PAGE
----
The Watering Hole: Bitterroot, 5239 Ballard Ave NW, 588-1577, BALLARD
Bitterroot's Trevor O'Dell puts a bite of bacon in this cocktail
The Atmosphere:The sweet aroma of smoked meat hits your nostrils the moment you crack the front door to enter Bitterroot, and almost instantly that smell triggers a rumbling in the stomach that can only be quelled by a rack of ribs. A just-opened barbecue joint, there are a handful of tables in the narrow front portion of the restaurant, and a cozy little bar area with a few booths and seating for maybe two dozen though a hallway in the back. The bar itself is smooth stainless steel, and the whiskey-laden liquor shelves are illuminated with desk lamps. Most people seem to be there for the food, but a handful of customers just hanging out and sipping drinks.The Barkeep:Trevor O'Dell, formerly of Franks Oysterhouse and Champagne Parlor, is literally right at home on Ballard Ave. He lives in the neighborhood and took the job when the place opened four weeks ago because he liked the prospect of walking to work. Sporting a sweet "Northwest" t-shirt from the Ballard-based graphic designer Mike Klay, O'Dell says he has also tended bar at The Saint and Havana.
The Drink:I knew I was in for something unique when O'Dell turned around and began gathering ingredients for the drink, only to pause abruptly and ask, "You're not a vegetarian are you?"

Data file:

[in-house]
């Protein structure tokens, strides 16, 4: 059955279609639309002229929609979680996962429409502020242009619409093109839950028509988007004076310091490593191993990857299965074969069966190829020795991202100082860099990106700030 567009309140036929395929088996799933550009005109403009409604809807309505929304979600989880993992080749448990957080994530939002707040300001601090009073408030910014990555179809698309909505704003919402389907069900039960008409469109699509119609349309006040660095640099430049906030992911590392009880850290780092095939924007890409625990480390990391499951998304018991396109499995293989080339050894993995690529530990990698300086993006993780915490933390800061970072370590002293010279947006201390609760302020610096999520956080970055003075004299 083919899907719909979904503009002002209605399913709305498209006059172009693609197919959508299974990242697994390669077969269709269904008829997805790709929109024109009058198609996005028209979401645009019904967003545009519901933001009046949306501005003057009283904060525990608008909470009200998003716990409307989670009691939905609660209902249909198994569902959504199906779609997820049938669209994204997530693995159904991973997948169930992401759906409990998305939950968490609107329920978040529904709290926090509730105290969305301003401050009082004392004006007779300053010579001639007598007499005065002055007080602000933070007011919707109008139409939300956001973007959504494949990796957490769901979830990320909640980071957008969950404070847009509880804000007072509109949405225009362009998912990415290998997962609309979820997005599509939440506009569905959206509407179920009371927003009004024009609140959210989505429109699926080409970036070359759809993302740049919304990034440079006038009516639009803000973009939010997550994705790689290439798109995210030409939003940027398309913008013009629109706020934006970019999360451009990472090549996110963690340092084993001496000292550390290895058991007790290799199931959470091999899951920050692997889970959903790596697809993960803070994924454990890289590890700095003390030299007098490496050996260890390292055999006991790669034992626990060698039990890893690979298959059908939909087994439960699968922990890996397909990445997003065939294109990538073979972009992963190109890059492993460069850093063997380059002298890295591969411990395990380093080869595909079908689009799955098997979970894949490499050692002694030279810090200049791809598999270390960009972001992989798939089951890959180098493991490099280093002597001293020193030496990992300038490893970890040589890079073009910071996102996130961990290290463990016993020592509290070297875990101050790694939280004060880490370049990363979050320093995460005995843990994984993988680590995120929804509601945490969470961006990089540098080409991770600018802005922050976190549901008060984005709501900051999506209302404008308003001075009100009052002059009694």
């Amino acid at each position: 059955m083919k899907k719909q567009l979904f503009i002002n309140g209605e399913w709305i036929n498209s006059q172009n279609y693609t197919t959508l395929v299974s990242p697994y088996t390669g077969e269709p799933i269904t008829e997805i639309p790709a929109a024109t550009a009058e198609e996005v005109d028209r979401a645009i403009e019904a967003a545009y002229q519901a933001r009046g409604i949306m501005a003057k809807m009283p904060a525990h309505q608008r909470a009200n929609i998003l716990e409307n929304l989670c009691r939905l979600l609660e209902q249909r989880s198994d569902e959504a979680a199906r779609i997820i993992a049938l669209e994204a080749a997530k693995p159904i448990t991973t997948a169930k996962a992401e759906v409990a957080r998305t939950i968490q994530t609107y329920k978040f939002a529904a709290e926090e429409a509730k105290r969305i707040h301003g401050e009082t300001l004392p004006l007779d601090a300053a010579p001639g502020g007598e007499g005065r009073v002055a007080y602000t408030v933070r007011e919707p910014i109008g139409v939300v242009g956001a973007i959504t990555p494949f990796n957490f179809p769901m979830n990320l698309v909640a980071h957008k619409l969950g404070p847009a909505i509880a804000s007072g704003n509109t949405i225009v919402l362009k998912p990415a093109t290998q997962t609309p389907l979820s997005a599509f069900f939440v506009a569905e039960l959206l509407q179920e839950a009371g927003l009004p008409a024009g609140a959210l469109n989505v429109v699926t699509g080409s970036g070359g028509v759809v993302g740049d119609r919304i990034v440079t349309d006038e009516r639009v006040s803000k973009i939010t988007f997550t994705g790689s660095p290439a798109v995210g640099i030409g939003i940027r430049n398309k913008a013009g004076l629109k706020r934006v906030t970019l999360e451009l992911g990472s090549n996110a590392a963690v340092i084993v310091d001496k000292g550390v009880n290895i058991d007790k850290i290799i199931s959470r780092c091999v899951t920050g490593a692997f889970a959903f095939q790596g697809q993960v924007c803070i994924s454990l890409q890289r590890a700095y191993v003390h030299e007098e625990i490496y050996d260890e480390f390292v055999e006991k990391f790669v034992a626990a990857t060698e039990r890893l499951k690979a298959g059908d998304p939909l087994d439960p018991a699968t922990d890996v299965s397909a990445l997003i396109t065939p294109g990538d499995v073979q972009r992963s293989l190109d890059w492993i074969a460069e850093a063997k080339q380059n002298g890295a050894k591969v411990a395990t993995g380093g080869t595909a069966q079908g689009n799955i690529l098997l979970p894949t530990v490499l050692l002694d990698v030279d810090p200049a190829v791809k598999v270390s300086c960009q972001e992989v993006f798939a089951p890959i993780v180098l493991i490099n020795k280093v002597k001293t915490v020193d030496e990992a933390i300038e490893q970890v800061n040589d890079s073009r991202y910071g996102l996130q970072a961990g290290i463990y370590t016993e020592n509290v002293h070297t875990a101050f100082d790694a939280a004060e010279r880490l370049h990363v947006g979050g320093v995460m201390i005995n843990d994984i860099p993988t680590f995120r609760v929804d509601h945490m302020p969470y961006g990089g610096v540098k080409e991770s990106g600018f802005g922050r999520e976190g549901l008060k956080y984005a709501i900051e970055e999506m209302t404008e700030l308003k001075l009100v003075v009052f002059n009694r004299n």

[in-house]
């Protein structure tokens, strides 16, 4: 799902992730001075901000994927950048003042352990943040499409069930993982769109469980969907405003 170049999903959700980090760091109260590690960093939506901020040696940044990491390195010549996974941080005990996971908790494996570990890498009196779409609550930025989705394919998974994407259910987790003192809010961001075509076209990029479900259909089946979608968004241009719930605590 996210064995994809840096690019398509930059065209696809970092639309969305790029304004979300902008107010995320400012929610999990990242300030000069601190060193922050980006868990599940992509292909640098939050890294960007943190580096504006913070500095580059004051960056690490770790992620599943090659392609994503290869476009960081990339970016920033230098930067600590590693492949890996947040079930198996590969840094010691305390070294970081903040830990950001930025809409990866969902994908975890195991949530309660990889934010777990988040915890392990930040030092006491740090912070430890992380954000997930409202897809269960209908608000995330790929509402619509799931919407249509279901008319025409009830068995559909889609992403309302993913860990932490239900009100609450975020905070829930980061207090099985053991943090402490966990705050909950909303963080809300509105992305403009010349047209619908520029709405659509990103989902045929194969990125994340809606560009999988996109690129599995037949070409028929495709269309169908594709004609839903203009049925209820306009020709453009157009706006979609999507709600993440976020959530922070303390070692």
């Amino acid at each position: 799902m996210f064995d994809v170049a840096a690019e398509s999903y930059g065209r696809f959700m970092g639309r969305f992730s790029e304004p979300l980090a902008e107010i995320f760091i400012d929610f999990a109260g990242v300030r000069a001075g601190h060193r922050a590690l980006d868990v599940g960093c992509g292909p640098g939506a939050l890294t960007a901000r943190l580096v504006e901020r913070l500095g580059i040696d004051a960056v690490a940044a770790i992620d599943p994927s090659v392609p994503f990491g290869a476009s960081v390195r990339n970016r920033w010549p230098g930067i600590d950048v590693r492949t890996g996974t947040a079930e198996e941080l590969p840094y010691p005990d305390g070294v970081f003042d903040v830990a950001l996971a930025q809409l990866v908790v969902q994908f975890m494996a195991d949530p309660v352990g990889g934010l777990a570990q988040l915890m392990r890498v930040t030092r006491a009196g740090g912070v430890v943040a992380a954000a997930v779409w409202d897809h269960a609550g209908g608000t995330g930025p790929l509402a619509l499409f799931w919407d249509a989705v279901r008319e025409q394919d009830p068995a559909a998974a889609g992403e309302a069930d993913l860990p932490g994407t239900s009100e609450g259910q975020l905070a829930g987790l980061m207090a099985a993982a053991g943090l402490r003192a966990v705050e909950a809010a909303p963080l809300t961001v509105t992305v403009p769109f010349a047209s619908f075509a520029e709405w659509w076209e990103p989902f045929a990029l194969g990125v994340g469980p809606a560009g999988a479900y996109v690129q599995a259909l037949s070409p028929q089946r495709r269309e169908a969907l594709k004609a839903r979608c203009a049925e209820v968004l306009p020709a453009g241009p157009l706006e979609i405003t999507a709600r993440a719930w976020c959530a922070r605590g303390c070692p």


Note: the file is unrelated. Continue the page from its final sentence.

Informed that I am as carnivorous as they come, O'Dell reached into a glass jar above the bar with the mouthwatering label "Bacon Jerky" and plucked out a crisply arched strip of belly meat. He broke off a half-inch long bit and speared it to make a garnish.
The drink, called a Root Down, consisted of Old Ezra bourbon, Campari, Cynar, vanilla syrup, a little bit of lemon juice, and a thick spurt from what looked to be a red ketchup squeeze bottle. Thankfully, rather than ketchup, it was house-made grenadine -- a viscous, crimson goo that had spent a few hours acquiring flavor in the restaurant's smoker. All shaken together and strained into a martini glass, the final product was frothy, pink and surprisingly good. The sweet, smoky grenadine and pungent Cynar were the dominant flavors, with the citrus and vanilla becoming more discernible as I emptied the glass.
Leftover was the little chunk of bacon jerky impaled on a plastic spear. The fat glistened pale white in all its unrendered glory, and with the marbled bits of meat still a deep red color, it almost looked raw. Somehow, though, it was still crispy even after soaking in the drink for half an hour. But rather than having a crunchy texture, it dissolved on the tongue like a salty hit of bacon ecstasy.
The Verdict:Come for the drinks, stay for the ribs. My significant other and I split a half-rack of baby-backs that we soon sucked clean to the bone. They came slathered in sweet sauce (this is generally a no-no; the best BBQ is served with sauce on the side), and we made good use of the wet wipes stacked next to the bar napkins.
The bar carried a nice selection of microbrews, and boasted an impressive bourbon and rye collection for having just opened for business. In addition to the smoked grenadine, O'Dell uses smoked sugar cubes in some cocktails. He also seemed excited about the cook's plan to smoke a batch kangaroo jerky. Assuming the 'roo meat gets put to use as garnish, the same drink he served me has to be renamed the Roodown.